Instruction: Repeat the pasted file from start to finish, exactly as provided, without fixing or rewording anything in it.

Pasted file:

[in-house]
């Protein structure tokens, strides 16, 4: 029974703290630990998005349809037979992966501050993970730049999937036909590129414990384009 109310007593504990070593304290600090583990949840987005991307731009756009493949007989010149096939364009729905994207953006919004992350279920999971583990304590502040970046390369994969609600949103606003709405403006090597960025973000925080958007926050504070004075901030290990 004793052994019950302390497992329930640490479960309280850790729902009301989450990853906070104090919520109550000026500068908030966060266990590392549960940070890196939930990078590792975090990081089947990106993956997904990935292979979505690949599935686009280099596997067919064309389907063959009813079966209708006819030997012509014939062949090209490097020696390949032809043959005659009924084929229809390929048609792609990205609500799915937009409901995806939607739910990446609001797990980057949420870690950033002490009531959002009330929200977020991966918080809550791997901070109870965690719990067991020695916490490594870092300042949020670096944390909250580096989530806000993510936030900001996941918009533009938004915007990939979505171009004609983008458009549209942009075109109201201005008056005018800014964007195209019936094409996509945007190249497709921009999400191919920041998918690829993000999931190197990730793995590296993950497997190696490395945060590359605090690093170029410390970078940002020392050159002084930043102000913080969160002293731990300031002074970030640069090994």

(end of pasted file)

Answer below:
[in-house]
């Protein structure tokens, strides 16, 4: 029974703290630990998005349809037979992966501050993970730049999937036909590129414990384009 109310007593504990070593304290600090583990949840987005991307731009756009493949007989010149096939364009729905994207953006919004992350279920999971583990304590502040970046390369994969609600949103606003709405403006090597960025973000925080958007926050504070004075901030290990 004793052994019950302390497992329930640490479960309280850790729902009301989450990853906070104090919520109550000026500068908030966060266990590392549960940070890196939930990078590792975090990081089947990106993956997904990935292979979505690949599935686009280099596997067919064309389907063959009813079966209708006819030997012509014939062949090209490097020696390949032809043959005659009924084929229809390929048609792609990205609500799915937009409901995806939607739910990446609001797990980057949420870690950033002490009531959002009330929200977020991966918080809550791997901070109870965690719990067991020695916490490594870092300042949020670096944390909250580096989530806000993510936030900001996941918009533009938004915007990939979505171009004609983008458009549209942009075109109201201005008056005018800014964007195209019936094409996509945007190249497709921009999400191919920041998918690829993000999931190197990730793995590296993950497997190696490395945060590359605090690093170029410390970078940002020392050159002084930043102000913080969160002293731990300031002074970030640069090994």